Nonprofit Chronicles

Journalism about nonprofit organizations and their impact

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Colonial Williamsburg, a one-time grantee of the Rockefeller Brothers Fund

The Rockefeller Brothers Fund has left its mark on America.  Founded in 1940 by five sons of John D. Rockefeller Jr.–John 3rd, Nelson, Laurance, Winthrop, and David–it has been a major supporter of New York’s Riverside Church (where the family worshipped), the Museum of Modern Art (which their mother co-founded), Colonial Williamsburg (where JDR 3rd and Winthrop chaired the board) , a national park in the Virgin Islands (where Laurence developed an eco-resort), the Asia Society (where John 3rd was the first president) and Spelman College (named in honor of Laura Spelman Rockefeller, wife of John D. Rockefeller, Sr.). Who says philanthropy isn’t personal?

Lately, though, the RBF, as it’s called, has been better known for its investments than for its grant-making. In 2014, RBF made headlines everywhere–The Times, The New Yorker, CNN, The Guardian–by announcing plans to divest from fossil fuels; the decision to stop investing in oil and gas by the heirs to a vast oil industry fortune was an irresistible story. While the divestment campaign is symbolic — it has produced no more than at blip, if that, on the world’s financial markets —  it has set the stage for productive debate on college campuses and in foundation boardrooms as well as, to a lesser extent, on Wall Street. As Stephen Heintz, president of the RBF, told me in 2015: “This is largely symbolic, but symbols have power. They motivate people. They inspire people. They can change behavior.”

Last week, I sat down with Stephen Heintz to get an update on fund’s divestment process and to discuss RBF’s mission-aligned investing which, we agreed, has more immediate impact than divestment. We also talked a little about the fund’s grant-making and about why a foundation built by a 19th century fortune should persist into the 21st century. (Speaking of persistence, on a personal note: Stephen and I were meeting for the first time since the early 1980s, when he was Connecticut’s welfare commissioner and I covered state government for The Hartford Courant.) Continue reading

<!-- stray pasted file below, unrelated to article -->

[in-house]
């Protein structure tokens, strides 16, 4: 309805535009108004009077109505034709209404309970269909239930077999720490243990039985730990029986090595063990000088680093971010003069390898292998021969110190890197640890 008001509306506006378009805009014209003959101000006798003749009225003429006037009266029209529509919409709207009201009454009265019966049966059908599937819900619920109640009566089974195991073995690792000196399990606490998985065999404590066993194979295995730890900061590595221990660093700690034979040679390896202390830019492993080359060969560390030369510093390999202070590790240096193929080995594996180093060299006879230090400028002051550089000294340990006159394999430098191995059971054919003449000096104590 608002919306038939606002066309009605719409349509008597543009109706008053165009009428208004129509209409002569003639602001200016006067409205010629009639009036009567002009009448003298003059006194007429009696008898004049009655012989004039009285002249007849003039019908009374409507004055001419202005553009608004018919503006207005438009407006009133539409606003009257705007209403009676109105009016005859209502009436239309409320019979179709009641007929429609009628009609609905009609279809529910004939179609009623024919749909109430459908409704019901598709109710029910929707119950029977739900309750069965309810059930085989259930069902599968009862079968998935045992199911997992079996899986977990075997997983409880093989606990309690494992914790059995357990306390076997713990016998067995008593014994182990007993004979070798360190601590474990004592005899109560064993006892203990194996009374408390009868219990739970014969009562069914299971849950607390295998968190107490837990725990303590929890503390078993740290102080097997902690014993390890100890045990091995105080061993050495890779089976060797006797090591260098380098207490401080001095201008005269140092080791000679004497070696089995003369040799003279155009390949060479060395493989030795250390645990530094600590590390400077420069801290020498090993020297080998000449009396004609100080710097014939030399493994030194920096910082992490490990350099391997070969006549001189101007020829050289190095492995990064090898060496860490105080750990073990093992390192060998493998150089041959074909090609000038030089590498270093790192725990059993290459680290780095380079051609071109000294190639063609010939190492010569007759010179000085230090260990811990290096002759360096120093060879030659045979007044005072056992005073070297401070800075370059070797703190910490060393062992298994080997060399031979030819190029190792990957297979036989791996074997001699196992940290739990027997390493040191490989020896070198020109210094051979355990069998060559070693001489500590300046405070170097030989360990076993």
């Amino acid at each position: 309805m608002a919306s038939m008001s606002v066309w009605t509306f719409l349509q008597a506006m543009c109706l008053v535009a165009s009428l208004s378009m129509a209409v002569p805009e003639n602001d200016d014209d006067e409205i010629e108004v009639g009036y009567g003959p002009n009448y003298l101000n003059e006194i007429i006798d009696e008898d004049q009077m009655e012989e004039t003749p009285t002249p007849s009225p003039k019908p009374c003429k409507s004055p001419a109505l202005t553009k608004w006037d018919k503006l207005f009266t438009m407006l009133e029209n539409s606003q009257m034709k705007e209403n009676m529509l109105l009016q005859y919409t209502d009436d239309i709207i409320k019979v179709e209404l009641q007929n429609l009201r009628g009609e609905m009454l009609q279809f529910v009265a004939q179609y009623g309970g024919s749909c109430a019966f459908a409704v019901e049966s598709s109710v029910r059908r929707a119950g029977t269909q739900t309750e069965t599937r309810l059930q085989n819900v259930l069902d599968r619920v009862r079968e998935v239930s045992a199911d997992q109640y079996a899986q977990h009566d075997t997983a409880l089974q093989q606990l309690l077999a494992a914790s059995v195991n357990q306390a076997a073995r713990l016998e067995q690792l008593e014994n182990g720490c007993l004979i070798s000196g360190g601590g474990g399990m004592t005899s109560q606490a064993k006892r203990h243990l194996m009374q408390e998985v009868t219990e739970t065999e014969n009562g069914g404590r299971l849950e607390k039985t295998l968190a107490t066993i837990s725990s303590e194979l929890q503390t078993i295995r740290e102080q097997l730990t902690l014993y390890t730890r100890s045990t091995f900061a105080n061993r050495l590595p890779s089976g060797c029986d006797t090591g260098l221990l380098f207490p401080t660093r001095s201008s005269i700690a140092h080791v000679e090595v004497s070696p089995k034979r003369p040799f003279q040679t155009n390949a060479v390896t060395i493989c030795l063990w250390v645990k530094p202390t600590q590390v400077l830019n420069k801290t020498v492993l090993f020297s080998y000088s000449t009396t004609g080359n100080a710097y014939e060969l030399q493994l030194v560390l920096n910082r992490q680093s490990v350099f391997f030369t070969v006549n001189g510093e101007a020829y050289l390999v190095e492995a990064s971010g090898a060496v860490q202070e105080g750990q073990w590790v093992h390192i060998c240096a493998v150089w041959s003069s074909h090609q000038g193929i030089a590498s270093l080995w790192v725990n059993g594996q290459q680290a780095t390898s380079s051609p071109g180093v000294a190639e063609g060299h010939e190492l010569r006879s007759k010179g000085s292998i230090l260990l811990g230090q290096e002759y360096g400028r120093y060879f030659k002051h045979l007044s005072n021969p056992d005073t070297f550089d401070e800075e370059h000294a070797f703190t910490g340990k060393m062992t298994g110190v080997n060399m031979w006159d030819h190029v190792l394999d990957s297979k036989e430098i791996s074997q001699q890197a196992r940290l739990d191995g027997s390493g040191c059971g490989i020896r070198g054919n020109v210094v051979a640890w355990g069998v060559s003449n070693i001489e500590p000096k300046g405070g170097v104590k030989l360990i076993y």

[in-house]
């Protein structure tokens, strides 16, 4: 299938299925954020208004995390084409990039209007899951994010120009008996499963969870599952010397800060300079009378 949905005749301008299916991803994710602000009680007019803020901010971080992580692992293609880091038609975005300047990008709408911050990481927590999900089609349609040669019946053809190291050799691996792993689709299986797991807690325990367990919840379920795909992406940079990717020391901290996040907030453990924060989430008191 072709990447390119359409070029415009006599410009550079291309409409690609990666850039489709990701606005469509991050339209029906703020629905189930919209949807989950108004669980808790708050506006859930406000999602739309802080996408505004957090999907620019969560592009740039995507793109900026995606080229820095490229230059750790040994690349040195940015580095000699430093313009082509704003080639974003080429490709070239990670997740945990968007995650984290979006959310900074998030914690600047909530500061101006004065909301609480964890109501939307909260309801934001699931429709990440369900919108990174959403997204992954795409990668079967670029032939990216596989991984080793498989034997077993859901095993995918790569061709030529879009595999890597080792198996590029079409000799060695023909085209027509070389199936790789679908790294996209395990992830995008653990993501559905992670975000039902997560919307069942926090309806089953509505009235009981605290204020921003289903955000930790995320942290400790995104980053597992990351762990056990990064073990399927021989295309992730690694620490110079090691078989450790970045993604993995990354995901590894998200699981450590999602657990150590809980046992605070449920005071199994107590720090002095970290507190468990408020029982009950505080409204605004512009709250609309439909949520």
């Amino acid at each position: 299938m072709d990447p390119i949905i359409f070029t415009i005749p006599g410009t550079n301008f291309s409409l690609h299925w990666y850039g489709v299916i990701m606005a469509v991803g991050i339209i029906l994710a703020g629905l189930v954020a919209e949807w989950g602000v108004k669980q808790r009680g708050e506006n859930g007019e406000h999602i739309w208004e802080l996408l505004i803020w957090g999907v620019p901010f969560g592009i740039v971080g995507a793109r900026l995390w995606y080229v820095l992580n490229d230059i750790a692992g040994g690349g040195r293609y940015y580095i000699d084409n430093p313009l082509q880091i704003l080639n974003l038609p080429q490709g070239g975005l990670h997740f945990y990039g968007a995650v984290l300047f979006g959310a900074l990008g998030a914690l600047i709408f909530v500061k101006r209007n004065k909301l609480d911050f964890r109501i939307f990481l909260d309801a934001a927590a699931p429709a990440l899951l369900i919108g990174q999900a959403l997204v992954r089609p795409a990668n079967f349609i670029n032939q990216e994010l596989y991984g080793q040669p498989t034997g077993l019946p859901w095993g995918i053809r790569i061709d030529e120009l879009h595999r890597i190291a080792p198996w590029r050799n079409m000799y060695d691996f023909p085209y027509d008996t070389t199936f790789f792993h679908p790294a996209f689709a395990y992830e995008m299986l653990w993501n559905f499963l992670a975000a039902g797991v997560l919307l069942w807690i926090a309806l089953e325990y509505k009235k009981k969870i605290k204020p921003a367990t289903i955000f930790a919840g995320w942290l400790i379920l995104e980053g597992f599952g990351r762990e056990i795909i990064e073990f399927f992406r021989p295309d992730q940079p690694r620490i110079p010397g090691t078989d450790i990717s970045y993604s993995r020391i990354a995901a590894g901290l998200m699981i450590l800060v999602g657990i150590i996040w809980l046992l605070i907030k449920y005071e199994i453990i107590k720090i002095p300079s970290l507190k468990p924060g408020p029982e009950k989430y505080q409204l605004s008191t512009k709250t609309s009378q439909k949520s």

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Farhad Ebrahimi of the Chorus Foundation

I spent last weekend in Charleston, WV, with my daughter, her husband and my two grandsons. They’re doing well. The same can’t be said about the state where they live. Nearly one in five people living in WV fall below the poverty line, which is $23,834 for a family of four. The percentage of children living in foster care is higher than in any other state. WV has the second highest rate adult obesity rate in the US, behind Louisiana. WV is also plagued by “a drug crisis that is ravaging our state and has left us with the highest overdose rate in the nation,” says Carol Casto, the U.S. attorney for WV’s southern district. My son-in-law, a federal prosecutor, recently helped extract a guilty plea from a doctor who admitted that he wrote over 370 oxycodone prescriptions totaling 22,255 pain pills in a single day. Unbelievable.

Rural whites in WV are hurting, in part because of thedeep decline of the coal industry. Their pain, as well as their anger, helps explain why Donald Trump won a higher percentage of the popular vote (68.6%) in West Virginia than in any other state. Coal country in WV, Kentucky and Pennsylvania went heavily for Trump, who connected with coal miners and factory workers. Urban elites, by contrast, ignore poor white Americans, or regard them with scorn.

Big Philanthropy has been part of the problem. Many foundations that were attuned to racial injustice, or the climate crisis, or global health paid little attention to coal country or to other parts of the South. According to studies from Grantmakers for Southern Progress, grant-making by 1,000 of the country’s largest foundations between 2010 and 2014 averaged $41 per capita in the Alabama Black Belt and Mississippi Delta, compared with a national average of $451. I haven’t found comparable data for WV or KY, but I’d bet the results would be similar.

Thankfully, that’s changing. Foundations big (Bloomberg, MacArthur) and small are turning their attention to what’s called a just transition–that is, a transition from fossil fuels to a clean-energy economy that does not leave workers and communities behind. Corporate foundations could help, too, by supporting economic development or even helping people move out of declining communities to find work.

Just transition isn’t a new idea. More than two decades ago, labor leader Tony Mazzocchi, an executive with the oil, chemical and atomic workers union, wrote: “Paying people to make the transition from one kind of economy to another is not welfare. Those who work with toxic materials on a daily basis … in order to provide the world with the energy and the materials it needs deserve a helping hand to make a new start in life.” Continue reading

DR_JIM_YONG_KIM_v1A saintly aura follows Jim Yong Kim as he glides from stage to stage, at the Skoll World Forum, the London School of Economics, the Global Philanthropy Forum and the spring meetings of the World Bank, over which he presides. The introductions are kind, the questions invariably gentle, the resume glittering: A physician and an anthropologist, Kim is co-founder of Partners in Health, the much-celebrated nonprofit that delivers health care to the global poor; a Harvard Medical School prof; the former director of the World Health Organization’s HIV/AIDs unit;  the former president of Dartmouth College; and now, as head of the World Bank, an organization whose work is anchored in two goals: “Ending extreme poverty and “promoting shared prosperity in a sustainable manner.” Kim is now a film star, too, in Bending the Arc, a new documentary about Partners in Health, which was screened at the bank during its spring confab.